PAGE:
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January 25, 2006
Who buys those ugly houses?
You've probably seen the billboards. Big black and yellow signs proclaiming "We Buy Ugly Houses." Just who are these people with bad taste and money to burn? Turns out the signs are a creation of HomeVestors of America Inc., a Dallas-based firm that sells franchises to investors who want to use the company's formula for making money in real estate. It works like this: Franchisees pay $46,000 to join the program and for that they get a two week training course, a personal coach, an exclusive territory and the company's proprietary software program that helps them analyze how much to pay for a home and how much it will cost to renovate. The goal, says company chief executive John Hayes, is to buy houses for 65 cents on the dollar, fix them up and either rent them, sell them or flip them to another investor in the company's network. Is that kind of discount really possible in the kind of hot market we've had in recent years? Hayes says yes. Last year, HomeVestors' 250 franchisees purchased 6,500 ugly houses, a 27% increase from 2004. "There are more distressed properties than meets the eye," Hayes says. "We're not talking about million-dollar ocean front condos." Indeed, the average home his franchisees purchased cost less than $100,000.
Investing in Real Estate
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This is a great company with a bright future. A close friend of mine in the mortgage industy left our lender to work for this company. The front side is classic marketing, "We buy ugly houses" and all sorts of property owners call to get bid proposals to sell their property. For some, the repairs are simply too much for their budget. And in many cases, the property was inherited or has lots of back taxes for whatever reason. Most are disappointed with the low offers but like all sales and marketing efforts Homevestors plays a numbers game. Many sellers don't take the offers because they aren't that pressed to sell or their property could be sold through more conventional methods.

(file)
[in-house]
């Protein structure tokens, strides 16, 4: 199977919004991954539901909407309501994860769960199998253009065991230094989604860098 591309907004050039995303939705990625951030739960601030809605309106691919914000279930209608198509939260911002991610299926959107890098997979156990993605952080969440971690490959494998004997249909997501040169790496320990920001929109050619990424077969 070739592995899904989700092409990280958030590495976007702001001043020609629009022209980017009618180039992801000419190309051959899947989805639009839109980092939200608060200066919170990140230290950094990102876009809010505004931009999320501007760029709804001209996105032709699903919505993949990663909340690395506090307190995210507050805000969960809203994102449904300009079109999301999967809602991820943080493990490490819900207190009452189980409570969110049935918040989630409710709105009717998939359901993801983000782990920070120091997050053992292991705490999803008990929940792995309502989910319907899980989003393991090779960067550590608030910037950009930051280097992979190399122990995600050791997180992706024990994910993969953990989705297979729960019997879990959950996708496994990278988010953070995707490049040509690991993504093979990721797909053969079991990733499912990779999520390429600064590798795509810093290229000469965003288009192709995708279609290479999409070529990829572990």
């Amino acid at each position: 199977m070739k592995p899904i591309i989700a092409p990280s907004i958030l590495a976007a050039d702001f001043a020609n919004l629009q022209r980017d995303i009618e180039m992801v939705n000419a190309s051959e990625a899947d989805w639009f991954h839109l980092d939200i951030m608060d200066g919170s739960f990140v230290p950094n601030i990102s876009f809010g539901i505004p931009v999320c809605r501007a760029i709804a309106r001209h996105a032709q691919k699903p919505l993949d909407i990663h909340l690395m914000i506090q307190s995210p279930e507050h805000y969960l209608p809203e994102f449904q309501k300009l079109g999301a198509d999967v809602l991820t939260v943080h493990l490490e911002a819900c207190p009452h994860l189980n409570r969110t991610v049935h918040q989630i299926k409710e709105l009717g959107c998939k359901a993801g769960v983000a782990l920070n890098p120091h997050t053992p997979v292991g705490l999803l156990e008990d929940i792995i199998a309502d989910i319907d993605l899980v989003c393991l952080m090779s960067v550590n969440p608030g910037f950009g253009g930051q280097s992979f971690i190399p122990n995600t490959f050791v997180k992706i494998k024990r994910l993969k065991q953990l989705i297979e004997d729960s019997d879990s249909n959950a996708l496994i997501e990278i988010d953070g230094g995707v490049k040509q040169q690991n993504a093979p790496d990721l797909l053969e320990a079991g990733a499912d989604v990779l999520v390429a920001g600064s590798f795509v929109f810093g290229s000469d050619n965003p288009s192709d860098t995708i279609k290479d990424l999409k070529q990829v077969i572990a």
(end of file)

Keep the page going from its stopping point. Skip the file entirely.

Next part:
The interesting part comes from the back side of this company. They have financing relationships with numerous local private investors and small lenders that provide unique financing. These unknown lenders (known in the industry as Hard Money lenders) are different because they will loan money on the anticipated value of the home AFTER repairs and improvements. Most all other lenders will only lend the appraisal value of the home's current condition. In return, the lenders receive higher returns for providing liquidy to an underserved segment of homes. Lots of parttime real estate investors call Homevestors to look for buying opportunities as well. These investors are the ones who determine what repairs will be made and control their anticipated return. They take the extra money that most banks and lenders won't give them to make necessary repairs and market the home for sale.